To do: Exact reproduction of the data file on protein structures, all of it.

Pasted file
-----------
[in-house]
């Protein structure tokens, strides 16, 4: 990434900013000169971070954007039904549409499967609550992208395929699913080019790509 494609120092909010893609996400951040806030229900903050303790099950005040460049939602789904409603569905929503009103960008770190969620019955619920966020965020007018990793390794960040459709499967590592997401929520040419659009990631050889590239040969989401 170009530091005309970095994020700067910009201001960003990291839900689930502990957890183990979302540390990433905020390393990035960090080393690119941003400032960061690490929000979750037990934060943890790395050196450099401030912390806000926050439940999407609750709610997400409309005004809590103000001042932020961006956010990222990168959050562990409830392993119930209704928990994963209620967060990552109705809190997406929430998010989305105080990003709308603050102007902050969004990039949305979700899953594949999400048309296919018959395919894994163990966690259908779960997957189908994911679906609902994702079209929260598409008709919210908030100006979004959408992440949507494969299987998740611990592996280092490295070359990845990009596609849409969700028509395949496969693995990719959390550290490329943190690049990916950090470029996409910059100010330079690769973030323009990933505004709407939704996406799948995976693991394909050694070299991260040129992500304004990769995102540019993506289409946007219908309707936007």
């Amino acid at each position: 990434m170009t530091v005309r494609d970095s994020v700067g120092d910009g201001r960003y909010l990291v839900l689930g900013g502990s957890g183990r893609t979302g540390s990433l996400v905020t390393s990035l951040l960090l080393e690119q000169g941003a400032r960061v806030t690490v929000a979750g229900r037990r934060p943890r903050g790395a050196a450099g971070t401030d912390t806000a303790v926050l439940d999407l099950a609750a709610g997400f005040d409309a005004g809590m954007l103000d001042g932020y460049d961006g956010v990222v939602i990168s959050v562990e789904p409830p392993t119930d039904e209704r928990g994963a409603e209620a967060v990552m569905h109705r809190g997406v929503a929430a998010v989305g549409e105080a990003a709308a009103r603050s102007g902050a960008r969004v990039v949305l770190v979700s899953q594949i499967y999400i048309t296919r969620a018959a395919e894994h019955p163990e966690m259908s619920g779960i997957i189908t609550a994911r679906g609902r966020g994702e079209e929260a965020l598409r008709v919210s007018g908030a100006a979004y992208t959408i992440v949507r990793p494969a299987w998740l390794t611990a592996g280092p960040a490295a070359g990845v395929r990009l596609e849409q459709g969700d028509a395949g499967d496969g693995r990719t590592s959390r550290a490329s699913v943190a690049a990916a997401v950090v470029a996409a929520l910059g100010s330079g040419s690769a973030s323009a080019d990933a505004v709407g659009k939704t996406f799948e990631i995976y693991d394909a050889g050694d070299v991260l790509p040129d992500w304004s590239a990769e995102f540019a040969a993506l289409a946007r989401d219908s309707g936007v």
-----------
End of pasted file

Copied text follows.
[in-house]
């Protein structure tokens, strides 16, 4: 990434900013000169971070954007039904549409499967609550992208395929699913080019790509 494609120092909010893609996400951040806030229900903050303790099950005040460049939602789904409603569905929503009103960008770190969620019955619920966020965020007018990793390794960040459709499967590592997401929520040419659009990631050889590239040969989401 170009530091005309970095994020700067910009201001960003990291839900689930502990957890183990979302540390990433905020390393990035960090080393690119941003400032960061690490929000979750037990934060943890790395050196450099401030912390806000926050439940999407609750709610997400409309005004809590103000001042932020961006956010990222990168959050562990409830392993119930209704928990994963209620967060990552109705809190997406929430998010989305105080990003709308603050102007902050969004990039949305979700899953594949999400048309296919018959395919894994163990966690259908779960997957189908994911679906609902994702079209929260598409008709919210908030100006979004959408992440949507494969299987998740611990592996280092490295070359990845990009596609849409969700028509395949496969693995990719959390550290490329943190690049990916950090470029996409910059100010330079690769973030323009990933505004709407939704996406799948995976693991394909050694070299991260040129992500304004990769995102540019993506289409946007219908309707936007």
């Amino acid at each position: 990434m170009t530091v005309r494609d970095s994020v700067g120092d910009g201001r960003y909010l990291v839900l689930g900013g502990s957890g183990r893609t979302g540390s990433l996400v905020t390393s990035l951040l960090l080393e690119q000169g941003a400032r960061v806030t690490v929000a979750g229900r037990r934060p943890r903050g790395a050196a450099g971070t401030d912390t806000a303790v926050l439940d999407l099950a609750a709610g997400f005040d409309a005004g809590m954007l103000d001042g932020y460049d961006g956010v990222v939602i990168s959050v562990e789904p409830p392993t119930d039904e209704r928990g994963a409603e209620a967060v990552m569905h109705r809190g997406v929503a929430a998010v989305g549409e105080a990003a709308a009103r603050s102007g902050a960008r969004v990039v949305l770190v979700s899953q594949i499967y999400i048309t296919r969620a018959a395919e894994h019955p163990e966690m259908s619920g779960i997957i189908t609550a994911r679906g609902r966020g994702e079209e929260a965020l598409r008709v919210s007018g908030a100006a979004y992208t959408i992440v949507r990793p494969a299987w998740l390794t611990a592996g280092p960040a490295a070359g990845v395929r990009l596609e849409q459709g969700d028509a395949g499967d496969g693995r990719t590592s959390r550290a490329s699913v943190a690049a990916a997401v950090v470029a996409a929520l910059g100010s330079g040419s690769a973030s323009a080019d990933a505004v709407g659009k939704t996406f799948e990631i995976y693991d394909a050889g050694d070299v991260l790509p040129d992500w304004s590239a990769e995102f540019a040969a993506l289409a946007r989401d219908s309707g936007v």